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I'm trying to show that $$\sum_{n=1}^\infty \left(\frac{1}{n!}\right)\left(\frac{n}{e}\right)^n$$ diverges by the Corollary of Raabe's Test.

Corollary of Raabe's Test: Let $X=\{x_n\}$ be a sequence of nonzero real numbers and let $a=\lim_{n \to \infty} (n(1-\frac{|x_n+1|}{x_n}))$, whenever this limit exists. Then the series is absolutely convergent when $a>1$ and is divergent when $a<1$.

What I find:

$$a= \lim_{n \to \infty} (n(1-\frac{1}{e}(1+\frac{1}{n})^n))=\infty \cdot 0$$ (which is indeterminate)

$$\lim_{n \to \infty} (n(1-\frac{1}{e}(1+\frac{1}{n})^n))=\lim_{n \to \infty} \frac{1-\frac{1}{e}(1+\frac{1}{n})^n)}{\frac{1}{n}}$$

Applying L'hospital's rule, I get: $$\lim_{n \to \infty} \frac{-\frac{n}{e}(1+\frac{1}{n})^{n-1}(-\frac{1}{n^2})}{-\frac{1}{n^2}}=\lim_{n \to \infty} (-\frac{n}{e}(1+\frac{1}{n})^{n-1})$$

Help!!! I do not know what to do next.

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    $\begingroup$ Do you know Stirling’s Formula? I’d recommend using it, if so $\endgroup$ – Clayton Jan 31 '18 at 12:59
  • $\begingroup$ @Gie you need to consider second order terms as shown by Crostul and me. As an alternative there are more efficient method but I guess you know them. $\endgroup$ – user Jan 31 '18 at 15:15
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The limit is $a=1/2$.

Start by the approximation

$$\ln \left( \frac 1e (1+x)^{1/x} \right) = -1 + \frac 1x \ln (1+x) = -1 + 1-\frac 12 x +o(x) = -\frac 12 x +o(x) $$

Plugging $x= \frac 1n$ you get

$$1- \frac 1e \left( 1+ \frac 1n \right)^n = 1- e^{\ln \left( \frac 1e (1+\frac 1n)^{n} \right)} = 1- e^{-\frac{1}{2n} + o( 1/n)}$$

Now, again, using the limit $$\lim_{x \to 0} \frac{1-e^x}{x} = -1$$

we have $$a= \lim_{n \to \infty} \frac{1- e^{-\frac{1}{2n} + o( 1/n)}}{1/n} = \lim_{n \to \infty} \frac{1- e^{-\frac{1}{2n} + o( 1/n)}}{-\frac{1}{2n} + o( 1/n)} \cdot \frac{-\frac{1}{2n} + o( 1/n)}{1/n} = -1 \cdot \left( -\frac{1}{2} \right) = \frac{1}{2}$$

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  • $\begingroup$ It's my first time seeing this, may I know how this: $ -1 + \frac {1}{x} \ln (1+x) = -1 + 1-\frac {1}{2} x +o(x) $ happens? $\endgroup$ – Gie Feb 1 '18 at 5:11
  • $\begingroup$ @Gie Simply Taylor expand $\ln (1+x) = x- \frac 12 x^2 + o(x^2)$, then divide by $x$ and subtract $1$. Are you familiar with Taylor expansion? $\endgroup$ – Crostul Feb 1 '18 at 7:35
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Using the elementary inequality $n! < (n/e)^{n+1}$, each term $>e/n$ so the sum diverges.

If we use Stirling, each term is about $1/\sqrt{2\pi n}$ and this gives the true rate of divergence.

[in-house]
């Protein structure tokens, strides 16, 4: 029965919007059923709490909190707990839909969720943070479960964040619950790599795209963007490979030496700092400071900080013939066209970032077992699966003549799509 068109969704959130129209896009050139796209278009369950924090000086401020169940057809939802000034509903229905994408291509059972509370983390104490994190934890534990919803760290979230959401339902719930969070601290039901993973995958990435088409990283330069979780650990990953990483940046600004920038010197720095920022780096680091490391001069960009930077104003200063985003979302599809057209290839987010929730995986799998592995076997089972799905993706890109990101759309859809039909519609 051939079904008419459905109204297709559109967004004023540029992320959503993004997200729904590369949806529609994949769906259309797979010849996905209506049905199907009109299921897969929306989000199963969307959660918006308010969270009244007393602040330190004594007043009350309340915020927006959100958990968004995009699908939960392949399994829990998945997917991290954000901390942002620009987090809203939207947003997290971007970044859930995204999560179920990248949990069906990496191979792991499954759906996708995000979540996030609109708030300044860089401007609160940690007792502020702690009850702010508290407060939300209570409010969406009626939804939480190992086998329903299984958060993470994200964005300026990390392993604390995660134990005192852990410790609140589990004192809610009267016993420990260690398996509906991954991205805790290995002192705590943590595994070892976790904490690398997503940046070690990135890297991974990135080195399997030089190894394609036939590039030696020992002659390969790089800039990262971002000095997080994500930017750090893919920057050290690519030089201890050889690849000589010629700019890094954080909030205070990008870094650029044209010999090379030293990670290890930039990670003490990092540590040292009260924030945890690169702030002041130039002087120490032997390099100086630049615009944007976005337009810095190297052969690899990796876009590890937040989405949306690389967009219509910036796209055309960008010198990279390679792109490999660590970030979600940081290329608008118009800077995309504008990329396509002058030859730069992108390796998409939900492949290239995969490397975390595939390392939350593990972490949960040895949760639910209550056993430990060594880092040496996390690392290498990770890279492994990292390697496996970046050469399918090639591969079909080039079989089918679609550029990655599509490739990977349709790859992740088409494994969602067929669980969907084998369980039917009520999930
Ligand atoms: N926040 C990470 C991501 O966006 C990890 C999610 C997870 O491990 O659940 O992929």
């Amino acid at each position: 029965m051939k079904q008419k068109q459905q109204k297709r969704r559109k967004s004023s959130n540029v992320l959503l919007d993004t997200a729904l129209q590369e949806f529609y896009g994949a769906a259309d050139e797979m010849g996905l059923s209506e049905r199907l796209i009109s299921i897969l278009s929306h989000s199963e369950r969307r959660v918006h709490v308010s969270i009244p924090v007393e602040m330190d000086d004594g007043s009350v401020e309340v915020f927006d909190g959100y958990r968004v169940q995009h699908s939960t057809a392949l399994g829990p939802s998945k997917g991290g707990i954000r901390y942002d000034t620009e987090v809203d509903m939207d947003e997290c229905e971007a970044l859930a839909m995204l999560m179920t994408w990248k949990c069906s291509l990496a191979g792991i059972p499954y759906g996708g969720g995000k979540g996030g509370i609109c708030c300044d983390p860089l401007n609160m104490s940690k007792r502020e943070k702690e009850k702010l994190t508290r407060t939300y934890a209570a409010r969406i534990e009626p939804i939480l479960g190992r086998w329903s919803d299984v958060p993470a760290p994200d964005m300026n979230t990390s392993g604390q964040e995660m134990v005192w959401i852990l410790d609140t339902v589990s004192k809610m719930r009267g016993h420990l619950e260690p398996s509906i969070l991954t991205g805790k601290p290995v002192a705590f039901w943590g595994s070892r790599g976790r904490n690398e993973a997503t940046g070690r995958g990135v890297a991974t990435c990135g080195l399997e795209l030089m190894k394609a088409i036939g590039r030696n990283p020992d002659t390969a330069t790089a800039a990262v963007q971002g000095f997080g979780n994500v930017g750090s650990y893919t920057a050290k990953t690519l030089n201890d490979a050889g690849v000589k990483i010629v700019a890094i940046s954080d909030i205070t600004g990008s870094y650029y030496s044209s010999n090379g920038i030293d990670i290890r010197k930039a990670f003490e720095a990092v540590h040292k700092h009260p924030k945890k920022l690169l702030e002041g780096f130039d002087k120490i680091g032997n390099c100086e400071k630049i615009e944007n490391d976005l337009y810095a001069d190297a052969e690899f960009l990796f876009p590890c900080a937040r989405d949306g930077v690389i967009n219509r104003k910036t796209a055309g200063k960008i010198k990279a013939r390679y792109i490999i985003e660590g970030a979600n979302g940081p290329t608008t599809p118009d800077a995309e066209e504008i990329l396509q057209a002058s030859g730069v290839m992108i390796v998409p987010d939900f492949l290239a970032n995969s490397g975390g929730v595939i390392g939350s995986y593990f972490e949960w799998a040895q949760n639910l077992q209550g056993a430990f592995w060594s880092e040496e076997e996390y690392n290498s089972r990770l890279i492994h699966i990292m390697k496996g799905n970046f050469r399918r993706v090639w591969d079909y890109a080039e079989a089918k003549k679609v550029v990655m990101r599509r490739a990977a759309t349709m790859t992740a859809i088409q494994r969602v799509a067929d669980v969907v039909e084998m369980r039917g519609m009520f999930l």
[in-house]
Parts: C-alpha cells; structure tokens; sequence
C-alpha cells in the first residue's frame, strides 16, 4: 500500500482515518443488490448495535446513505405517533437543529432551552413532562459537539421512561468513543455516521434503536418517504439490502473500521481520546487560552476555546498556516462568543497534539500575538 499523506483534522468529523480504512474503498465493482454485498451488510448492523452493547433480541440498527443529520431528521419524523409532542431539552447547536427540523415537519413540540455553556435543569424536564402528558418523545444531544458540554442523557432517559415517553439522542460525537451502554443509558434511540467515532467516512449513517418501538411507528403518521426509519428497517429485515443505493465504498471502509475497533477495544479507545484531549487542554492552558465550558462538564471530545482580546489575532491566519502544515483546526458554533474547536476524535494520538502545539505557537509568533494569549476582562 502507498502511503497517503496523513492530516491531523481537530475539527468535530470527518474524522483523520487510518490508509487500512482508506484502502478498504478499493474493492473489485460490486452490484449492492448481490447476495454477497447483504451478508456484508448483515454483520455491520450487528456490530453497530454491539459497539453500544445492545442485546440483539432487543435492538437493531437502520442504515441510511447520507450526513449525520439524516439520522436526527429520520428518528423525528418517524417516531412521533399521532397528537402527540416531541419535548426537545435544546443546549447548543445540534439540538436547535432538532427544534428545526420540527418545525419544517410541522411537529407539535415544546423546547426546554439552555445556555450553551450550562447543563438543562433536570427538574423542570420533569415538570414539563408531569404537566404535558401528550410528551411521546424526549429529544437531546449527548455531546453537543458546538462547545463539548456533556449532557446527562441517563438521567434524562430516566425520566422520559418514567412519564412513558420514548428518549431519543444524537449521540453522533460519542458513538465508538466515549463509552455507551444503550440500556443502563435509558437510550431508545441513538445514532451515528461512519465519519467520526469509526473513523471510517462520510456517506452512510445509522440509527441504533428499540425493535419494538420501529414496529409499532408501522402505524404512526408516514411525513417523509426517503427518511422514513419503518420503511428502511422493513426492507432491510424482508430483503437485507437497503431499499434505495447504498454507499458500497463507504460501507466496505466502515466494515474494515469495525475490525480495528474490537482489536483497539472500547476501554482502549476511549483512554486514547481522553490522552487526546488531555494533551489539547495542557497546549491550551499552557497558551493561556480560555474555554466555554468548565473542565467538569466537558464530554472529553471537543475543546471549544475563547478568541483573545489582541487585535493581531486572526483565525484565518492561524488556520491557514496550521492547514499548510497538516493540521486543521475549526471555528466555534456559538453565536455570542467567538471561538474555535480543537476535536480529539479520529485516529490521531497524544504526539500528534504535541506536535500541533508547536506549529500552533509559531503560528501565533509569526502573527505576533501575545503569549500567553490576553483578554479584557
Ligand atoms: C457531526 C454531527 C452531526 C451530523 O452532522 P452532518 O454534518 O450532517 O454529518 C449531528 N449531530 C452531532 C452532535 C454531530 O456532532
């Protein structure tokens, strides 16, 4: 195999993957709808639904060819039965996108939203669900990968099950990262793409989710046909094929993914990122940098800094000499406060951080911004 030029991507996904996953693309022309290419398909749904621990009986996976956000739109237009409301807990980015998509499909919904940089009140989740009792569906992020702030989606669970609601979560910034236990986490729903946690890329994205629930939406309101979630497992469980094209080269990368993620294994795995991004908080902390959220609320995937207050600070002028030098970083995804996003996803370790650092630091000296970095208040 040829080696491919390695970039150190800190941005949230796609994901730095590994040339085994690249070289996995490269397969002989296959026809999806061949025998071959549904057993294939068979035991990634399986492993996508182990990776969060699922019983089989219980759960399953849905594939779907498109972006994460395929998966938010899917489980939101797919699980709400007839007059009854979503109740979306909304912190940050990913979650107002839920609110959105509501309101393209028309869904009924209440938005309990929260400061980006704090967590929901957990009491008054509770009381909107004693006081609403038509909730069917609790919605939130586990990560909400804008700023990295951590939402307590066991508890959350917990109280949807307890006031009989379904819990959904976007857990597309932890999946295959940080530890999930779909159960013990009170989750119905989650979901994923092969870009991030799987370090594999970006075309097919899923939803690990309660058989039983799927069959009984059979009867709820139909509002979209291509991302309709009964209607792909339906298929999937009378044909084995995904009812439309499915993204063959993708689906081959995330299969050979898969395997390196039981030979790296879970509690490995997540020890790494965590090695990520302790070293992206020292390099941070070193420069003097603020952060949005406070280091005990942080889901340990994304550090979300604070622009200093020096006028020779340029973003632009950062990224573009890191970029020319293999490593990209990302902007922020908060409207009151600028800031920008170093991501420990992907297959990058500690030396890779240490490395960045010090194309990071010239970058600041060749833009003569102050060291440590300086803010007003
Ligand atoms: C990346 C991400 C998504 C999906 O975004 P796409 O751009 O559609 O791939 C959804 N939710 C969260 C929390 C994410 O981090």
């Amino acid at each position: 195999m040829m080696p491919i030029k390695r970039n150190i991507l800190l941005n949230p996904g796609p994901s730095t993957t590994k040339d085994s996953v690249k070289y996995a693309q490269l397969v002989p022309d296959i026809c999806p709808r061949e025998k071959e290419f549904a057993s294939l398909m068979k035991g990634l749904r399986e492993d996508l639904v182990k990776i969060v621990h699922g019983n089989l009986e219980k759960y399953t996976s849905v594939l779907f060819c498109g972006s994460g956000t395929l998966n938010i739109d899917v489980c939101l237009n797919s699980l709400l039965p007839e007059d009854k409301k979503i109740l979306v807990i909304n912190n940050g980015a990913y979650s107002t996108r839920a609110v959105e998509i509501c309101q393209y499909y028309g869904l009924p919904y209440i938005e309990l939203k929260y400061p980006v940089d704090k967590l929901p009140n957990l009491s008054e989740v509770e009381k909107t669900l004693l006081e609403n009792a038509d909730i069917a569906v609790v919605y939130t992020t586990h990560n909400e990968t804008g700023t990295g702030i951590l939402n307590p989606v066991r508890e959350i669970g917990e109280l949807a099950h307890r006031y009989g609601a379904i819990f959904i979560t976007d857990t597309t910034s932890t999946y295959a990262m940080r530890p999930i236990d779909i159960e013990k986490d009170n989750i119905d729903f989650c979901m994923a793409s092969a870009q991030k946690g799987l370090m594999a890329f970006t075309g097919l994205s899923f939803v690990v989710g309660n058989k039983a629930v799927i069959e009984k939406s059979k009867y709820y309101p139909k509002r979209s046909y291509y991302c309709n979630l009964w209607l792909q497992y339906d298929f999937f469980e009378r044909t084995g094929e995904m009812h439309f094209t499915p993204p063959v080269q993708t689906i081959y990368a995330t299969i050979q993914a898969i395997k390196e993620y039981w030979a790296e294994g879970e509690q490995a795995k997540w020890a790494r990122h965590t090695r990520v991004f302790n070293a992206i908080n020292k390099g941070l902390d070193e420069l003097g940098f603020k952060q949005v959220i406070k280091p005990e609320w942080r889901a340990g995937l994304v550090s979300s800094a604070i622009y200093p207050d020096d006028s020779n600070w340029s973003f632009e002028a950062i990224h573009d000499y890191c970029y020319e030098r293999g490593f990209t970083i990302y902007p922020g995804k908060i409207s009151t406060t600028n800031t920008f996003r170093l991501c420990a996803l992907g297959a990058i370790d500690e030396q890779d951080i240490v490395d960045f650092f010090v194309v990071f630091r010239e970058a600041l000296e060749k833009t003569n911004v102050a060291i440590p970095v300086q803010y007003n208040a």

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  • $\begingroup$ Maybe the OP was about Raabe's Test. $\endgroup$ – user Jan 31 '18 at 15:09
  • $\begingroup$ OP wrote that was trying to show sum diverges. Raabe's test was an attempt. It was not stated that the test was required. $\endgroup$ – marty cohen Feb 6 '18 at 21:03
  • $\begingroup$ not originally GuyFsone edited the OP $\endgroup$ – user Feb 6 '18 at 21:05
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We have $m=\prod_{k=1}^{m-1}\left(1+\frac{1}{k}\right)$ (this is a telescopic product), hence $$ n! = \prod_{m=2}^{n}m=\prod_{m=2}^{n}\prod_{k=1}^{m-1}\left(1+\frac{1}{k}\right)=\prod_{k=1}^{n-1}\left(1+\frac{1}{k}\right)^{n-k}=\frac{n^{n-1}}{\prod_{k=1}^{n-1}\left(1+\frac{1}{k}\right)^k}. $$ Now we may exploit a classical result: the sequence $\left\{\left(1+\frac{1}{k}\right)^{k+1/2}\right\}_{k\geq 1}$ is decreasing and convergent to $e$. This can be proved through the Hermite-Hadamard inequality, for instance. It implies: $$ n! = \frac{n^{n-1/2}}{\prod_{k=1}^{n-1}\left(1+\frac{1}{k}\right)^{k+1/2}} \leq \left(\frac{n}{e}\right)^n e\sqrt{n}$$ and the given series is divergent by comparison with $\sum_{n\geq 2}\frac{1}{e\sqrt{n}}$.

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By Stirling approximation we have $$\lim_{n\to\infty}\frac{\sqrt{2\pi n}}{n!}\left(\frac{n}{e}\right)^n = 1$$

Hence $$\frac{1}{n!}\left(\frac{n}{e}\right)^n\sim \frac{1}{\sqrt{2\pi n}}$$

Therefore the divergence follows since the series $$\sum \frac{1}{\sqrt{2\pi n}}$$

diverges as well

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  • $\begingroup$ Maybe the OP was about Raabe's test. $\endgroup$ – user Jan 31 '18 at 15:09
  • $\begingroup$ @gimusi Raabe deal with first oder approximation which is the same as computing the limit am I correct or not? $\endgroup$ – Guy Fsone Jan 31 '18 at 15:11
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    $\begingroup$ The OP is asking to show the divergency by the Corollary of Raabe's Test, so I think that your answer is completely off topic here. $\endgroup$ – user Jan 31 '18 at 15:14
  • $\begingroup$ Why did you edited the original OP changing the original request? It is a very deprecable and uncorrect behaviour! $\endgroup$ – user Feb 6 '18 at 21:07
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Note that

$$\frac{|x_n+1|}{x_n}=\frac{(n+1)^{n+1}}{e^{n+1(n+1)!}}\frac{e^nn!}{n^n}=\frac1e \left(1+\frac1n\right)^n\to 1 $$

note also that

$$ \left(1+\frac1n\right) ^n= e^{n\log\left(1+\frac1n\right)}= e^{n\left( \frac1n-\frac1{2n^2}+o(n^{-2})\right)} =e^{ \left(1 -\frac1{2n}+o(n^{-1})\right)}=e\left( 1 -\frac1{2n}+o(n^{-1}) \right) $$

thus

$$\frac{|x_n+1|}{x_n}=\frac1e \left(1+\frac1n\right)^n= 1 -\frac1{2n}+o(n^{-1}) $$

and

$$a=n\left(1- \frac{|x_n+1|}{x_n} \right)=n\left(1- 1 +\frac1{2n}+o(n^{-1}) \right)=\frac12+o(1)\to\frac12<1$$

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